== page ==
Growth5 Blog

Friday, March 20, 2009

Is China Hurting Themselves By Blocking US Investments in Chinese Companies?

"Wait a second, don't you owe us like a trillion dollars?" - not a quote from China's minister of commerce, Chen Deming. But it should be.

From this WSJ article: "Lawyers and investment bankers said China's rejection of Coca-Cola Co.'s $2.4 billion bid for China Huiyuan Juice Group Ltd. could prompt a backlash against Chinese investing abroad as it risks chilling investment within the country."

Question: How Do You Say "Tit for Tat" in Chinese?

Two important factors the Chinese economy is dependent upon:

a) how China performs in the global market; and
b) how the US performs in the global market.

Blocking this deal from Coke could hurt both a & b above... "perceptions that China is hostile to foreign investors could hurt Chinese companies looking to take advantage of low prices to invest abroad, particularly in oil, metals and other natural resources that Beijing sees as critical to sustaining the nation's economic growth."

Like it or not, China needs the US to succeed, they have a trillion dollars riding on it.

Some analysts think this rejection is in response to the US blocking Chinese govt-controlled Cnooc Ltd. from acquiring Unocal Corp. of the U.S. for $18.5 billion in 2005. "While Cnooc's deal-making inexperience contributed to its difficulties, opposition from U.S. lawmakers surprised China and left many in the country believing the U.S. wouldn't stand by its own open-markets rhetoric."

For the sake of both economies, China and the US are going to have to find ways to do business together. Trust is an important factor.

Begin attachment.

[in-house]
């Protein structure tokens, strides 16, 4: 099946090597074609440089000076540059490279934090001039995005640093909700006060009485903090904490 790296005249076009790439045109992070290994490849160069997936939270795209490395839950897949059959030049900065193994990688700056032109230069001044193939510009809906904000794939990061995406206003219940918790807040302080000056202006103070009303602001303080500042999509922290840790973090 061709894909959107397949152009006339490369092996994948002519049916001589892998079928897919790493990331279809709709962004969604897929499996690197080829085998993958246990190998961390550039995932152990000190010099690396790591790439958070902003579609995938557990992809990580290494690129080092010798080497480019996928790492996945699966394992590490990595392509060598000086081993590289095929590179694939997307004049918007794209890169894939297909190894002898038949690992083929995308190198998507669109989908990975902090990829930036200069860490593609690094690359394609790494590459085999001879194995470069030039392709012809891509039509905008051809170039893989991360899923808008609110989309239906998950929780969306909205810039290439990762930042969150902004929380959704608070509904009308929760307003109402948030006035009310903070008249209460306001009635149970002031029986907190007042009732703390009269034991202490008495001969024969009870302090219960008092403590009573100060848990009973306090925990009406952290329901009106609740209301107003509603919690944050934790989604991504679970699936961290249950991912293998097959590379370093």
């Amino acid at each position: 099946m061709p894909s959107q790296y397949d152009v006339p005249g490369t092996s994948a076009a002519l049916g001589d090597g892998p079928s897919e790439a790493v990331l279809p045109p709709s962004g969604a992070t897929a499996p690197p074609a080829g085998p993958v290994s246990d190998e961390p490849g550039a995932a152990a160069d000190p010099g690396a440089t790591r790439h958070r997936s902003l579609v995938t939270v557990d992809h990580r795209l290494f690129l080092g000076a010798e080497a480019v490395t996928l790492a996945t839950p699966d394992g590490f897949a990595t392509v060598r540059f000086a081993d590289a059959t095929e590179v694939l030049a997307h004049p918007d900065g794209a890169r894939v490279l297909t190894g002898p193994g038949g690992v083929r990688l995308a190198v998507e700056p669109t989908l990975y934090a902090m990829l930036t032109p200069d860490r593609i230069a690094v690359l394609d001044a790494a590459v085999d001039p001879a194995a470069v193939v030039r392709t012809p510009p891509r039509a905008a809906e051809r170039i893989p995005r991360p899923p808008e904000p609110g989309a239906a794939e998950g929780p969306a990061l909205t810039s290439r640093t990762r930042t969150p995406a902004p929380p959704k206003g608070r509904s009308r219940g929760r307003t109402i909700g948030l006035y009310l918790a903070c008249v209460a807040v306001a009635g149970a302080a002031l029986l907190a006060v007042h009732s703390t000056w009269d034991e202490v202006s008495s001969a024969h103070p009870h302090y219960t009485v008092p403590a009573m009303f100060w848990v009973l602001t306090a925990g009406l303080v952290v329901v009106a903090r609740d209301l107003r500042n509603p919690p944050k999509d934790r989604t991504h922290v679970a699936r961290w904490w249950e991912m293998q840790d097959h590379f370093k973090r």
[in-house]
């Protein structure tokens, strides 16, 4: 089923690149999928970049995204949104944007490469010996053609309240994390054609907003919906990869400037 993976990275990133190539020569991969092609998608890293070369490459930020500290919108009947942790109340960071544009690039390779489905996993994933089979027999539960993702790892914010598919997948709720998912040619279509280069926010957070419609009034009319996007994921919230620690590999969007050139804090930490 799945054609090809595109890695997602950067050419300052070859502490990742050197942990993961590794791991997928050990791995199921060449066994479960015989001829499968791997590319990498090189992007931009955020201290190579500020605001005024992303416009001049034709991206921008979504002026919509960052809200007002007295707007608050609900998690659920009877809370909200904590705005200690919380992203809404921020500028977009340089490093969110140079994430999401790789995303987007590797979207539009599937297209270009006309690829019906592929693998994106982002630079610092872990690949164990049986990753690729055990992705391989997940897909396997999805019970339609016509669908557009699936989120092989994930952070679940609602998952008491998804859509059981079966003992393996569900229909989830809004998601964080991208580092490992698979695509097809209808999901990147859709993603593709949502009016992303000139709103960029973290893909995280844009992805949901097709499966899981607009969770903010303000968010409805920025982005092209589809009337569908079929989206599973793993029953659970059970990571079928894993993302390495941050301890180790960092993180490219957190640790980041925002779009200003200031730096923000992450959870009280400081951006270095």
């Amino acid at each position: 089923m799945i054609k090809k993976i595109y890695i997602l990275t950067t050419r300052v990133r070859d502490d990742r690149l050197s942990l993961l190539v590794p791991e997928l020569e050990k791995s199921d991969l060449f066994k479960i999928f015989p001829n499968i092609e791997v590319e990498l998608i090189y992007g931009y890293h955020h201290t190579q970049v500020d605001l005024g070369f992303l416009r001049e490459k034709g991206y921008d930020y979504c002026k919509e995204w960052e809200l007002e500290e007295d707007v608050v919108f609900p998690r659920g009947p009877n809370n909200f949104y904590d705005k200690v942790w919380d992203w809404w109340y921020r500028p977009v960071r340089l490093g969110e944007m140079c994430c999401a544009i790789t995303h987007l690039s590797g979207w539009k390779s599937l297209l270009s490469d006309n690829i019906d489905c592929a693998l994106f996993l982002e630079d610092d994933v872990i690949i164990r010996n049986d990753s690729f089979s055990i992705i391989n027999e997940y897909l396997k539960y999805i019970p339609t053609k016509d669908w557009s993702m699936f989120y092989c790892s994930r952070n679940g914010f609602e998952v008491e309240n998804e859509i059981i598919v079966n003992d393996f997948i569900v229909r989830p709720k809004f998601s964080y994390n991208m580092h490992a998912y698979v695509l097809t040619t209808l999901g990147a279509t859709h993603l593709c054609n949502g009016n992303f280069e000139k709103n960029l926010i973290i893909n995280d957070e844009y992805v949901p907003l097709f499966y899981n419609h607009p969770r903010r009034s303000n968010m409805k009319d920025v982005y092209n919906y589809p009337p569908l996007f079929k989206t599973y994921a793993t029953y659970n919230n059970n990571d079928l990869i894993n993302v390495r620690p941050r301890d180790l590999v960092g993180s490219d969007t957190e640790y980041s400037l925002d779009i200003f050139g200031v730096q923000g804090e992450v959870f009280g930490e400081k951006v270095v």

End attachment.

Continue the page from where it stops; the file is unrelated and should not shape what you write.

This Forbes article points out that there are conspiracy theorists within China who "suspect that the (US) Federal Reserve essentially prints more money not just to stimulate the economy, but also to devalue China's U.S. dollar portfolio, undermining a rival power...

It devalues the one currency China is most heavily invested in and pegged against. That forces China to continue buying U.S. dollars both to keep the value of its currency down and to protect its portfolio, so China ends up helping finance the U.S. economic recovery plan."

Make no mistake, we are fortunate that China is in the position they are in. We would be much worse off without them. Closer to home, our firm has a portfolio company that has been trying to raise money in the US & Europe during these trying economic times. Recently, two strong candidates emerged from a referral source. They are both capable of doing a deal and are prepared to act quickly. They are both Chinese investors.

What do we care that they are Chinese investors investing in a US business? This business will create jobs in both the US and China, the Chinese market is twice the size of the US market for this business. If the project is successful, there will be plenty of money spread around both countries. The taxes we will pay in the US can help pay back the US debt to China. Wouldn't that be true of the Coke/Huiyuan Juice deal as well? Isn't this the way it should work?

I will close with a quote from the Forbes article - some unsolicited advice on what China's motivation should be to work with the US moving forward:

"It's the old debtor's aphorism, writ on a sovereign scale: If you owe China $1 billion, it's your problem. If you owe China $1 trillion, it's China's problem."

Answer: 针锋相对 ("Tit for Tat" in Chinese according to Google's translation tools)

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